Pimco's $228 billion Total Return Fund, the world's biggest bond fund, raised its market value weighting in U.S. government debt to 51 percent at the end of May from 36 percent in the previous month, data on the company's website showed on Thursday.
Bill Gross, the manager of Total Return, and Mohamed El-Erian, who shares the title of Pimco's co-chief investment officer with Gross, remained negative on Treasuries on a "long-term basis."
The dramatic move into Treasuries and government-related debt came during the most volatile month in U.S. markets. For much of May, investors were focused on potential contagion from the spiraling deficits in Greece and other parts of the euro zone.
Pimco's government allocations refer not only to nominal Treasuries, but also TIPS, agencies, interest rate swaps, Treasury futures and options as well as FDIC guaranteed corporate securities.
Pimco also cut its exposure to non-U.S. developed market debt -- corporate bonds and sovereign debt from non-U.S. developed countries -- to 6 percent at the end of May. The weighting stood at 13 percent at the end of April.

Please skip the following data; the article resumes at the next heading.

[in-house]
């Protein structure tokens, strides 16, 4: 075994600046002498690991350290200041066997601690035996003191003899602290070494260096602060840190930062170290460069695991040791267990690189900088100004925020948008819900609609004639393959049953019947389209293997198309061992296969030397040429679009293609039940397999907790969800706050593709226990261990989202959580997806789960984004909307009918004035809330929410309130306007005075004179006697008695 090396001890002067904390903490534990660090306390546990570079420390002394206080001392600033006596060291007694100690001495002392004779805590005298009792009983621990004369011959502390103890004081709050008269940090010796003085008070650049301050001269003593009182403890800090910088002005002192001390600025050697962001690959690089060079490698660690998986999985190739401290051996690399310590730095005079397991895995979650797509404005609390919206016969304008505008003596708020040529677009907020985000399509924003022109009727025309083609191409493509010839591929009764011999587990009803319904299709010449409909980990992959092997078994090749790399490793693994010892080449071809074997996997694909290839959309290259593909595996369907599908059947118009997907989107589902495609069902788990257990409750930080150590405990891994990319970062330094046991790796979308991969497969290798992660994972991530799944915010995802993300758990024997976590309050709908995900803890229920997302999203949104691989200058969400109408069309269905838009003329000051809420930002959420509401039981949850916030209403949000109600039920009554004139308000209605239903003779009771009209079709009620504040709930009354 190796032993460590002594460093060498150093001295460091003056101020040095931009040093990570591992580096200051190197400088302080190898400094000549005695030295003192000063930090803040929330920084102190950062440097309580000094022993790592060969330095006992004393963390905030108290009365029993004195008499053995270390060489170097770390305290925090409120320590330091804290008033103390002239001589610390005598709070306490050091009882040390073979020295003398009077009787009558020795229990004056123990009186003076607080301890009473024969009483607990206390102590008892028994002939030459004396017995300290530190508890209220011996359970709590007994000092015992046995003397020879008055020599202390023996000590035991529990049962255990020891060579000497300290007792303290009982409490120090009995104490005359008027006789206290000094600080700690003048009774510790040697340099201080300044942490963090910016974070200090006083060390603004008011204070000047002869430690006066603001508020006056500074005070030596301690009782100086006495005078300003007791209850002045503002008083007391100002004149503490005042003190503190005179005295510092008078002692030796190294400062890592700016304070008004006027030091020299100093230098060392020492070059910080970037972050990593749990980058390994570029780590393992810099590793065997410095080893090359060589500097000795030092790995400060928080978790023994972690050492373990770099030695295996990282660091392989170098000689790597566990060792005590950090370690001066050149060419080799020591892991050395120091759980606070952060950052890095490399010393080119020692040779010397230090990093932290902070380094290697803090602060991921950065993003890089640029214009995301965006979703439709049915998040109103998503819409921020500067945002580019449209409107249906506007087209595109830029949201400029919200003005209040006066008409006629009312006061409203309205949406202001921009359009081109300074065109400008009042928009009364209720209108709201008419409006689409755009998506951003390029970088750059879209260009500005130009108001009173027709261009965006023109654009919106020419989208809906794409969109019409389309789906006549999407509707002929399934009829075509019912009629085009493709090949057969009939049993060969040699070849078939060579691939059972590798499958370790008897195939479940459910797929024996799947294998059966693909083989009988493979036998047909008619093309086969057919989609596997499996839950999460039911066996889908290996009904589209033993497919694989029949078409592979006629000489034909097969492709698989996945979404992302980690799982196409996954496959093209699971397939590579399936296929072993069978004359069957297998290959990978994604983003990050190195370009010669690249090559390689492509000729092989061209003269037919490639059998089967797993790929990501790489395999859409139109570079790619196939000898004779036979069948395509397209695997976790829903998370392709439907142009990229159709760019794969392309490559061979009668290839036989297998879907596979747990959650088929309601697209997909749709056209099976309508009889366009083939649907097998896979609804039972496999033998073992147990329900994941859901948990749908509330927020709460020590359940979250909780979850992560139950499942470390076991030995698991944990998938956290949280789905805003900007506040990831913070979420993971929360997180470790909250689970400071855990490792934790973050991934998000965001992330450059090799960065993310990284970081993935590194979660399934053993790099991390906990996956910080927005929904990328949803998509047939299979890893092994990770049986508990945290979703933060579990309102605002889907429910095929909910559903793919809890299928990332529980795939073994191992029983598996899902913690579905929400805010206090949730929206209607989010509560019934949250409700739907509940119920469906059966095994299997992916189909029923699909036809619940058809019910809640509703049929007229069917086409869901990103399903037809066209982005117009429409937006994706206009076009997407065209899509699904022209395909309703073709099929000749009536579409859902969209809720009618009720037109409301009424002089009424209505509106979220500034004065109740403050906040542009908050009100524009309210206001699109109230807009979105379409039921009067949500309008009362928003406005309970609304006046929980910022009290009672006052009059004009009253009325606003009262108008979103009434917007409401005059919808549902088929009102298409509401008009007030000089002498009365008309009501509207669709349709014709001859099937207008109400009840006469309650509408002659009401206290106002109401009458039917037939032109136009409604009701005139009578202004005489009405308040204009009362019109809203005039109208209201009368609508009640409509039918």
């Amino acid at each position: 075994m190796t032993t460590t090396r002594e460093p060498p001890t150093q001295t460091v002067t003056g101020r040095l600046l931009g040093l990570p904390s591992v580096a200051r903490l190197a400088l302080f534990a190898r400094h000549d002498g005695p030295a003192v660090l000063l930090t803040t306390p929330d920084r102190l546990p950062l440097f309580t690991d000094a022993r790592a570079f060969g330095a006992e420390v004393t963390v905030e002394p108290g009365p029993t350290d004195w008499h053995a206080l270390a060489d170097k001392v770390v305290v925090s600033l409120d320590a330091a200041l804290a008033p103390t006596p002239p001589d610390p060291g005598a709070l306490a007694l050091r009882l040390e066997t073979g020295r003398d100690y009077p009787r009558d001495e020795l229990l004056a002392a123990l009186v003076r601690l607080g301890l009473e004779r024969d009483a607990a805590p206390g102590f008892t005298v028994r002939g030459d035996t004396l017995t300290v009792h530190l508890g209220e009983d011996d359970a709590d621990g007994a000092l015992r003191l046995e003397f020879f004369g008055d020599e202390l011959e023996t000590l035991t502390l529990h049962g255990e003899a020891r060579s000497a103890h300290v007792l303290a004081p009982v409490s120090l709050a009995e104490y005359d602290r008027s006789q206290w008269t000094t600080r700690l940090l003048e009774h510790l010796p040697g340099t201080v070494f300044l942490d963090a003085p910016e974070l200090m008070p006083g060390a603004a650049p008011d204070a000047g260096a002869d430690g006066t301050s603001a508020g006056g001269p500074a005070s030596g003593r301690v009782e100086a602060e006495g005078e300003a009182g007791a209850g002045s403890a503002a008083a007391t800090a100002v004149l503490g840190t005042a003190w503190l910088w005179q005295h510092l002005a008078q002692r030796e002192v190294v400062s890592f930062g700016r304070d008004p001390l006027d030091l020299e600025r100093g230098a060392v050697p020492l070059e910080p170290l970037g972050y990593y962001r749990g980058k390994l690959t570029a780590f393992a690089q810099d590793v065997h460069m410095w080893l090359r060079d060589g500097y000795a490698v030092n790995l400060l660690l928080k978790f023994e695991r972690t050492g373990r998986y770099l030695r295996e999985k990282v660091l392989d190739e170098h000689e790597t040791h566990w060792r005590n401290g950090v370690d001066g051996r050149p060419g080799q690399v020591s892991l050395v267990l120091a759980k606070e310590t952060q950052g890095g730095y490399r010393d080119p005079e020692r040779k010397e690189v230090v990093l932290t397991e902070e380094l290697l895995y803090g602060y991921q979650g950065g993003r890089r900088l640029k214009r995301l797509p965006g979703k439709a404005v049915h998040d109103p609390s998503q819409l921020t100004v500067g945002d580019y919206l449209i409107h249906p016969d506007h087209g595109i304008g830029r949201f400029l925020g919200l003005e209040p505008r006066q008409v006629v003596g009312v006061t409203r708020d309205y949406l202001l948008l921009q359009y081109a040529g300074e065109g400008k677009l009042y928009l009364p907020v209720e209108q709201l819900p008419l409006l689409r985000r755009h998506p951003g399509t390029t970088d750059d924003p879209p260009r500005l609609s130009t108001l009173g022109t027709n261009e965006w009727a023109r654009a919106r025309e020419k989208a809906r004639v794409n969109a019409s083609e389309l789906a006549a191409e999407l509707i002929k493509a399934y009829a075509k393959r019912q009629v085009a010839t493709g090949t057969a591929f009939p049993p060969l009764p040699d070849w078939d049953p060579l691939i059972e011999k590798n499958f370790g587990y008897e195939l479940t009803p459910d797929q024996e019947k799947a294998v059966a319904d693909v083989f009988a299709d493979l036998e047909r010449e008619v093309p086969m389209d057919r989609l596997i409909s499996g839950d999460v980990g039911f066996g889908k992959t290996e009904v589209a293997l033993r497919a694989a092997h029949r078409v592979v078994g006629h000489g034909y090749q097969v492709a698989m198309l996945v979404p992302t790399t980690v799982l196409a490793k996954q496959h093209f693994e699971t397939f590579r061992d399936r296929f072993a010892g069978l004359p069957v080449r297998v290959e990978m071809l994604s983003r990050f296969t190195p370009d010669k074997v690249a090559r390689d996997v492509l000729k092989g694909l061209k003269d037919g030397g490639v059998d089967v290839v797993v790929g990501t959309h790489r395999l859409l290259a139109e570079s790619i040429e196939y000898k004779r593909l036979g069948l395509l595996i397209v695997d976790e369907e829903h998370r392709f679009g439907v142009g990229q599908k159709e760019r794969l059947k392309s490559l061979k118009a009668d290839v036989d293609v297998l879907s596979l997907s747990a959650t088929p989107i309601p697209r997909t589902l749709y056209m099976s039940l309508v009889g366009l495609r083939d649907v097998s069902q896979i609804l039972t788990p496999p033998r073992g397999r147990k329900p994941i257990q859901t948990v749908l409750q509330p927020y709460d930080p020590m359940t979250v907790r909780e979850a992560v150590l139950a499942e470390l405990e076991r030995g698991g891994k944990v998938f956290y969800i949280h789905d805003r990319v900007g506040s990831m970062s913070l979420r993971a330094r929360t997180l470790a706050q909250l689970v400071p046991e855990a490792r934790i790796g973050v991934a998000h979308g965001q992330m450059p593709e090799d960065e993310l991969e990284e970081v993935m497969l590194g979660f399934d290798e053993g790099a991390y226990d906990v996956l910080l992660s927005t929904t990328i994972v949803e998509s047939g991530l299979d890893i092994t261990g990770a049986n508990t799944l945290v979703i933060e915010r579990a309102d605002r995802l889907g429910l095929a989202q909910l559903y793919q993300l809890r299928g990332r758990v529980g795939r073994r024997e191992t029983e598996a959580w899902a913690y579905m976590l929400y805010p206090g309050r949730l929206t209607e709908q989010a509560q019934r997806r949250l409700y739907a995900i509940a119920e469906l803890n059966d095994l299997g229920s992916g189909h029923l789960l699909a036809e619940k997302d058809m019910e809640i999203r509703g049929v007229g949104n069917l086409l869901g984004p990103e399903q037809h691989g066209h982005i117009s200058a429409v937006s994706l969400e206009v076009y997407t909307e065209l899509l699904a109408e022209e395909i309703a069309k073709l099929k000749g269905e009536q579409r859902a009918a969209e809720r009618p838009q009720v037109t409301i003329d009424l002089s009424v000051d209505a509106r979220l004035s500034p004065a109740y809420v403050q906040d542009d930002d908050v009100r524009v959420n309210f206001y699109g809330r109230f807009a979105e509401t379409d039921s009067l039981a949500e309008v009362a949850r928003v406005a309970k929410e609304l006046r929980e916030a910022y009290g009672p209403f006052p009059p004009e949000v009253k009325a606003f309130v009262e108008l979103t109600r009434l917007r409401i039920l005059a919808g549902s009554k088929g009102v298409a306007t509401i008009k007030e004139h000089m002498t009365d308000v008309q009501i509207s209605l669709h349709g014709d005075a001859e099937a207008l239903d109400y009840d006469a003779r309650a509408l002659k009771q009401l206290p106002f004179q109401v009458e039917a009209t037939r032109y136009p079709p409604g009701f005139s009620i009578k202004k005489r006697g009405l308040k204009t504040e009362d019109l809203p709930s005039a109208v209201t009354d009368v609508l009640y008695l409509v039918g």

Earlier this week, El-Erian told Reuters Insider television that Pimco has been a buyer of Treasuries and government-related debt as a "short-term trade."
That's not to say the United States isn't without problems, El-Erian said, noting its huge fiscal deficits.
"At some point, when you only have dirty shirts in your closet, it's about your cleanest dirty shirt. The U.S. is your cleanest dirty shirt."
The assets and growth prospects of the United States look best compared to other parts of the world.
"On present fiscal trajectories, within three years, you could see a lot of stress on the credit rating," he said.
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